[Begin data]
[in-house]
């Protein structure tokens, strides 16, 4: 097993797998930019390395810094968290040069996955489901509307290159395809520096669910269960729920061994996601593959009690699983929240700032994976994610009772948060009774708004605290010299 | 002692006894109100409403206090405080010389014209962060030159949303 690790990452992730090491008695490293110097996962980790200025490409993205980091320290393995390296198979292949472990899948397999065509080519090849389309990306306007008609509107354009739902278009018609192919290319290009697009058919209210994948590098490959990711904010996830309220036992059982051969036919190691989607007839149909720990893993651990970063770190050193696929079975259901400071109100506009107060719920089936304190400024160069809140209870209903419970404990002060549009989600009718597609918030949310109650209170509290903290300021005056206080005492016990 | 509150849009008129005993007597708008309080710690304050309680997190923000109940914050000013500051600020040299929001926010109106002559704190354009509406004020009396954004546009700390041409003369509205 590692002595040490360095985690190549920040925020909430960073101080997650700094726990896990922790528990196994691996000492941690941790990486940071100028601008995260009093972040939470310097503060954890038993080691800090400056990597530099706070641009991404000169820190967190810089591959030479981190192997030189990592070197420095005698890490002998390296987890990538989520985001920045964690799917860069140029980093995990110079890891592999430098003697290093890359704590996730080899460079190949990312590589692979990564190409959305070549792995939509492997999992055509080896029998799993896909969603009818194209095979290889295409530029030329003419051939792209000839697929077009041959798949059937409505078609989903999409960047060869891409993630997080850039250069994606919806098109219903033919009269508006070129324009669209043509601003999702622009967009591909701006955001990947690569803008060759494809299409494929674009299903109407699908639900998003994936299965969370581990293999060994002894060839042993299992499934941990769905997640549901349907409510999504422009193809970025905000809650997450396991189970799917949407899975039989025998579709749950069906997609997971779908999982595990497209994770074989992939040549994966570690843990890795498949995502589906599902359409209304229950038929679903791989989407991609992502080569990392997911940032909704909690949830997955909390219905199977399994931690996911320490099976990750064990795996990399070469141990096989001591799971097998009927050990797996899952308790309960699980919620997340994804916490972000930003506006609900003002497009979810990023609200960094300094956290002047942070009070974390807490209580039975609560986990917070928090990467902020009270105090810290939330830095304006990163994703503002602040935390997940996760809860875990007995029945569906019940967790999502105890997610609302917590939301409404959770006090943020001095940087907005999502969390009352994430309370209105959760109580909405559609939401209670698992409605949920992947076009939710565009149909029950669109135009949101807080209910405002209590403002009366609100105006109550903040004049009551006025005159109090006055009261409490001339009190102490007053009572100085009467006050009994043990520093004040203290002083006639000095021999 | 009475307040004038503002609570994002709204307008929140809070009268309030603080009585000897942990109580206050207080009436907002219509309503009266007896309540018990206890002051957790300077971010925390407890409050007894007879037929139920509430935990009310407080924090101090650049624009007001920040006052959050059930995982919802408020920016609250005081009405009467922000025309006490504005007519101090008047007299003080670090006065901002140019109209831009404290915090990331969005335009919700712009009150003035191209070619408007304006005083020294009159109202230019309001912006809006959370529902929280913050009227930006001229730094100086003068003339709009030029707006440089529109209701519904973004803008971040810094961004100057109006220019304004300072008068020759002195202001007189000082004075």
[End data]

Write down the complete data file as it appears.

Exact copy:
[in-house]
């Protein structure tokens, strides 16, 4: 097993797998930019390395810094968290040069996955489901509307290159395809520096669910269960729920061994996601593959009690699983929240700032994976994610009772948060009774708004605290010299 | 002692006894109100409403206090405080010389014209962060030159949303 690790990452992730090491008695490293110097996962980790200025490409993205980091320290393995390296198979292949472990899948397999065509080519090849389309990306306007008609509107354009739902278009018609192919290319290009697009058919209210994948590098490959990711904010996830309220036992059982051969036919190691989607007839149909720990893993651990970063770190050193696929079975259901400071109100506009107060719920089936304190400024160069809140209870209903419970404990002060549009989600009718597609918030949310109650209170509290903290300021005056206080005492016990 | 509150849009008129005993007597708008309080710690304050309680997190923000109940914050000013500051600020040299929001926010109106002559704190354009509406004020009396954004546009700390041409003369509205 590692002595040490360095985690190549920040925020909430960073101080997650700094726990896990922790528990196994691996000492941690941790990486940071100028601008995260009093972040939470310097503060954890038993080691800090400056990597530099706070641009991404000169820190967190810089591959030479981190192997030189990592070197420095005698890490002998390296987890990538989520985001920045964690799917860069140029980093995990110079890891592999430098003697290093890359704590996730080899460079190949990312590589692979990564190409959305070549792995939509492997999992055509080896029998799993896909969603009818194209095979290889295409530029030329003419051939792209000839697929077009041959798949059937409505078609989903999409960047060869891409993630997080850039250069994606919806098109219903033919009269508006070129324009669209043509601003999702622009967009591909701006955001990947690569803008060759494809299409494929674009299903109407699908639900998003994936299965969370581990293999060994002894060839042993299992499934941990769905997640549901349907409510999504422009193809970025905000809650997450396991189970799917949407899975039989025998579709749950069906997609997971779908999982595990497209994770074989992939040549994966570690843990890795498949995502589906599902359409209304229950038929679903791989989407991609992502080569990392997911940032909704909690949830997955909390219905199977399994931690996911320490099976990750064990795996990399070469141990096989001591799971097998009927050990797996899952308790309960699980919620997340994804916490972000930003506006609900003002497009979810990023609200960094300094956290002047942070009070974390807490209580039975609560986990917070928090990467902020009270105090810290939330830095304006990163994703503002602040935390997940996760809860875990007995029945569906019940967790999502105890997610609302917590939301409404959770006090943020001095940087907005999502969390009352994430309370209105959760109580909405559609939401209670698992409605949920992947076009939710565009149909029950669109135009949101807080209910405002209590403002009366609100105006109550903040004049009551006025005159109090006055009261409490001339009190102490007053009572100085009467006050009994043990520093004040203290002083006639000095021999 | 009475307040004038503002609570994002709204307008929140809070009268309030603080009585000897942990109580206050207080009436907002219509309503009266007896309540018990206890002051957790300077971010925390407890409050007894007879037929139920509430935990009310407080924090101090650049624009007001920040006052959050059930995982919802408020920016609250005081009405009467922000025309006490504005007519101090008047007299003080670090006065901002140019109209831009404290915090990331969005335009919700712009009150003035191209070619408007304006005083020294009159109202230019309001912006809006959370529902929280913050009227930006001229730094100086003068003339709009030029707006440089529109209701519904973004803008971040810094961004100057109006220019304004300072008068020759002195202001007189000082004075």